On our trip last year we had made the pilgrimage to Arzak, a restaurant with 3 Michelin stars and rated 8th best restaurant in the world.  About three months before our trip it took me endless emails to finally secure a table one lunch time. This year it took just one. I always say when you can easily get a table in a city’s top restaurant, you know it’s enjoying tough times. Initially, unsure whether I would be able to secure a booking at Arzak, I also tried to book tables at two of the city’s other 3 starred restaurants. Again, there was absolutely no problem in obtaining a table. Yes, I know three x 3 starred restaurants is way over the top. I agree. I cancelled one of them.

Not only were there gastronomic delights in store but I found out  Bon Jovi were in town Friday evening for the penultimate date of their 2010/11 World Tour. There was no problem in buying tickets which ranged in price from Euros 20 (standing) to Euros 275 (Diamond VIP Circle). Now I’m not sure exactly what you got for your money for the top priced ticket but, at the very least, I’d want a night with Jon Bon Jovi himself. I plumped for tickets costing Euros 60, allocated seats. It’s official, I’m old. This is the first concert I’ve ever attended, and I’ve attended plenty, where I’ve deliberately opted for a seat.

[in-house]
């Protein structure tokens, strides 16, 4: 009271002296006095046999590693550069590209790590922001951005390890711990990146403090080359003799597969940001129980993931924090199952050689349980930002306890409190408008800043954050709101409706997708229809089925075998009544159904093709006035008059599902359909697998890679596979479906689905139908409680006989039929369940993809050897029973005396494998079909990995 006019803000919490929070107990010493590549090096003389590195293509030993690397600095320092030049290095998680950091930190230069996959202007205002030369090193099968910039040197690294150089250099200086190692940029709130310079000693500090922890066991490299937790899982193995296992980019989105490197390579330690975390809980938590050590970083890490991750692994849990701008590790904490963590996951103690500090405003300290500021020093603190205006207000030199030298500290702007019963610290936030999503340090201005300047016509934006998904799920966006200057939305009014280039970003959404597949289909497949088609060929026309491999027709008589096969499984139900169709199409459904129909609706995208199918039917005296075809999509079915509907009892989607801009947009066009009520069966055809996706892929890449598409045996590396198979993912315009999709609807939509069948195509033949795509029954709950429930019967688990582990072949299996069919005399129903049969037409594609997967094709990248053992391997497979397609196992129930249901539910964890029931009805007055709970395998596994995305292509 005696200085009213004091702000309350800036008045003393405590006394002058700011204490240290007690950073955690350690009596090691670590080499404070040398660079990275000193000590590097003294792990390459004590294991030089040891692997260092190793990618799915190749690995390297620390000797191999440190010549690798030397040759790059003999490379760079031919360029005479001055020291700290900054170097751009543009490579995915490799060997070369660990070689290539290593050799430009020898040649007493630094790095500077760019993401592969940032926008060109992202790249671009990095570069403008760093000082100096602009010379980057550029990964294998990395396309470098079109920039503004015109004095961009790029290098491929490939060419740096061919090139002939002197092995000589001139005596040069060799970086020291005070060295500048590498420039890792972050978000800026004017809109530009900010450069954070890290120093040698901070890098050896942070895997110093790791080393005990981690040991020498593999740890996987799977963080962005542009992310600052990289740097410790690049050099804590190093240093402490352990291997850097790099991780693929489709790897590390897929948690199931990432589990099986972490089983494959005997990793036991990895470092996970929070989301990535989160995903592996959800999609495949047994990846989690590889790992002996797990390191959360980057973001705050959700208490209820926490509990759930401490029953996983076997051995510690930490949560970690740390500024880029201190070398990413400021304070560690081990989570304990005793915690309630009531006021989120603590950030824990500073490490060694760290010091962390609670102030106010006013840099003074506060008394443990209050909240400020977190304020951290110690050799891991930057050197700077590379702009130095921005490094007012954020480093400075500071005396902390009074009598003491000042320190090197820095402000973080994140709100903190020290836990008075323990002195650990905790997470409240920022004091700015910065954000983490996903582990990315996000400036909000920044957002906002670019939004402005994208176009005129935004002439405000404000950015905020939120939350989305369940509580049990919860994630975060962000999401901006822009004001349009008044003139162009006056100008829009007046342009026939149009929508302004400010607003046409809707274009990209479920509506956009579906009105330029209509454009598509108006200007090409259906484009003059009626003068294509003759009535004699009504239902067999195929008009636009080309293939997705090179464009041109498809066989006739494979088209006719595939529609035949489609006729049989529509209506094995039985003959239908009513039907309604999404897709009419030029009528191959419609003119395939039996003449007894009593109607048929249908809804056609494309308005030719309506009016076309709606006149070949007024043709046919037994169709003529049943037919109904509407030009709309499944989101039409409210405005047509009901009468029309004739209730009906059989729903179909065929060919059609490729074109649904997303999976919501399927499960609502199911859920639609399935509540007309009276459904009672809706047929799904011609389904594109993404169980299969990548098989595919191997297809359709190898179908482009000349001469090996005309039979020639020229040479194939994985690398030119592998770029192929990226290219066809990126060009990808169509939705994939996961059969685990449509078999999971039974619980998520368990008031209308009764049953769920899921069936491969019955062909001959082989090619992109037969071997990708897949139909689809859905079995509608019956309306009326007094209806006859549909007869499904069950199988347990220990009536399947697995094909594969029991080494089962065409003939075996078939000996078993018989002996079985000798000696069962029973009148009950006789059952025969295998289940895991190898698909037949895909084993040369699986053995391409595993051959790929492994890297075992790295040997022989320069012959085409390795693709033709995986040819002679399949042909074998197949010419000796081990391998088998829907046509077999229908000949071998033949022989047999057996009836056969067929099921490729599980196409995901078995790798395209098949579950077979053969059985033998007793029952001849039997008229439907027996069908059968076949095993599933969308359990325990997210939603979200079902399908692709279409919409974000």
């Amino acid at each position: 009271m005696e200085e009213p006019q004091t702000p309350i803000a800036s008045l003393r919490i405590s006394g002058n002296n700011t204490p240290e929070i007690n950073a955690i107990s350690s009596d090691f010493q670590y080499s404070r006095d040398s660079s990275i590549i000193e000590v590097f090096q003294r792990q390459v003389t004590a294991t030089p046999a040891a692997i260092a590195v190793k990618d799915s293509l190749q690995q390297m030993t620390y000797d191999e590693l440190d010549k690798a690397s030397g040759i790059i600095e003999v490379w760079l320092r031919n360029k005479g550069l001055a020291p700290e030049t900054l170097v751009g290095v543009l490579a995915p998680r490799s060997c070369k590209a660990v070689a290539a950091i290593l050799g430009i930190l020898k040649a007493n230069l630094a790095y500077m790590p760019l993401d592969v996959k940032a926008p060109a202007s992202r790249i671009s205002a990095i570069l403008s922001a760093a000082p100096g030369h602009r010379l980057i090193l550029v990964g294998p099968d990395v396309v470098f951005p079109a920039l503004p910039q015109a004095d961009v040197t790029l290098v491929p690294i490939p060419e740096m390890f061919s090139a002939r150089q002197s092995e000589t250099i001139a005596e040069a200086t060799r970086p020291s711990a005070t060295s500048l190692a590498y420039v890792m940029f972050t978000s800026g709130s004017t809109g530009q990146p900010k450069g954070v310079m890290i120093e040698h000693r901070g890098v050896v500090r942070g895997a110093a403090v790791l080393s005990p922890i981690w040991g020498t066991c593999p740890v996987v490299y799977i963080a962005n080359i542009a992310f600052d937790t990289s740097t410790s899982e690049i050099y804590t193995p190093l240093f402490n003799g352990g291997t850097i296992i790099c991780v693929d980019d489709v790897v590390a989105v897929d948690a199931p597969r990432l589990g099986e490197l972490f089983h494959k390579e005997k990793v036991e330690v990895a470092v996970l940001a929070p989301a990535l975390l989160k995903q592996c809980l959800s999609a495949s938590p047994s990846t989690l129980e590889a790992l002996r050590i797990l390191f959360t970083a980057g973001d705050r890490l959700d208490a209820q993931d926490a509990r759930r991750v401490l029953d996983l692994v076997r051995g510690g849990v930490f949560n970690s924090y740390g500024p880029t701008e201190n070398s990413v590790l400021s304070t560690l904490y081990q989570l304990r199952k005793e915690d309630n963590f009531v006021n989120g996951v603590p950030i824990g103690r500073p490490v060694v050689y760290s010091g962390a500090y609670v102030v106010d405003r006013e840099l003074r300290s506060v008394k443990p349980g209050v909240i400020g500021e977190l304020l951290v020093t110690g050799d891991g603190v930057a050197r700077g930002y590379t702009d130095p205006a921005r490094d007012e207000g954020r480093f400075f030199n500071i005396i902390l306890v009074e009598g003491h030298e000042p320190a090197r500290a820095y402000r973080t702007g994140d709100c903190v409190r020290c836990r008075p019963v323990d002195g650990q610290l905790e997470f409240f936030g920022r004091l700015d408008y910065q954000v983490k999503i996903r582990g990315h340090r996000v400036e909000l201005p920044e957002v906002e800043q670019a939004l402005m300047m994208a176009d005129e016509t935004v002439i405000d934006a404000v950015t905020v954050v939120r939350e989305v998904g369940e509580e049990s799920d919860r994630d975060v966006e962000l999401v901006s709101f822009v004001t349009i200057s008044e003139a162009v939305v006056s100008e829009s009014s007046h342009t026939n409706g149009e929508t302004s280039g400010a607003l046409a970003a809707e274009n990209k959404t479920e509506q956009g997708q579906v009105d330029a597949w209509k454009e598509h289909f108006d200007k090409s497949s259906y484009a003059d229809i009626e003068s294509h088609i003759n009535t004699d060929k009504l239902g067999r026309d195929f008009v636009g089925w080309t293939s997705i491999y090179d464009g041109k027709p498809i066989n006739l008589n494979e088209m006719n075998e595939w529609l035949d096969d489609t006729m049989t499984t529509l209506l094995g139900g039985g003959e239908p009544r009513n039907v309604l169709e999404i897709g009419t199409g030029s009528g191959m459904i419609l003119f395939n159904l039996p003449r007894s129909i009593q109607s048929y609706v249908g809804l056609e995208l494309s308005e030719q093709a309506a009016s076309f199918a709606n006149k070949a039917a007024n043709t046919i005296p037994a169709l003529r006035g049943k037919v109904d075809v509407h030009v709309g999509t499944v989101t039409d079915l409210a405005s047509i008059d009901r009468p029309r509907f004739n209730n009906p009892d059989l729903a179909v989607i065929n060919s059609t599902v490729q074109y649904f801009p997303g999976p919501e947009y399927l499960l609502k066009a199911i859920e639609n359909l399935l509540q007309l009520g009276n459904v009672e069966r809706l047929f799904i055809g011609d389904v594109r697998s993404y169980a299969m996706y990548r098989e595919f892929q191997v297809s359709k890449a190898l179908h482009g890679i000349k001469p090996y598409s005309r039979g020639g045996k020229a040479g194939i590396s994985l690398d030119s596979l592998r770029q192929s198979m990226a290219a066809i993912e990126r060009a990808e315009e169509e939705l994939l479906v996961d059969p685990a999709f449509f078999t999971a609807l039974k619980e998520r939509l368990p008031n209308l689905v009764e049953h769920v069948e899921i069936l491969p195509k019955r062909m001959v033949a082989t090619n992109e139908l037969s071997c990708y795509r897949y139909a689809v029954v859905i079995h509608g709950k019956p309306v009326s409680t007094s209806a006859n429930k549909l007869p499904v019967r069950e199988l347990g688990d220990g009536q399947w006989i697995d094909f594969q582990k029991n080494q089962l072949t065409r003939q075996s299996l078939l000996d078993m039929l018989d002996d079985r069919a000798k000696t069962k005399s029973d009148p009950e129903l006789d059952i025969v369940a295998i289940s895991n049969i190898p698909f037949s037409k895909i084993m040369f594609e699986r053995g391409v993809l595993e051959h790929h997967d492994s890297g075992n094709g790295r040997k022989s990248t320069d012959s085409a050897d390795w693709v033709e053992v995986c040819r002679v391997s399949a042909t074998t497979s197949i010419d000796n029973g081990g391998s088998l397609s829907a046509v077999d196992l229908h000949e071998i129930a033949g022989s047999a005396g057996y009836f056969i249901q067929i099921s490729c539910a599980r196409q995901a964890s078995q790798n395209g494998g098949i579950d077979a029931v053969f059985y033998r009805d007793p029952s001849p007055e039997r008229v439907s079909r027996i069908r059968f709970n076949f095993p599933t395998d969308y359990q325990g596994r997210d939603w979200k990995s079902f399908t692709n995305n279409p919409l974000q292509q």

Despite, or because of, his Garmin, my beloved arrived in San Sebastián, minus his jacket, which he’d left in the airport hotel bedroom, and with barely enough time to make our lunch date at Arzak. It was just as good as we remembered. It’s not a restaurant that you could eat at regularly because there’s a real sense of drama and theatre when you eat there which would be lost with regular visits. We had a mind-bogglingly fantastic meal (again) and left feeling truly sated. We’d work off those calories at that evening’s Bon Jovi concert.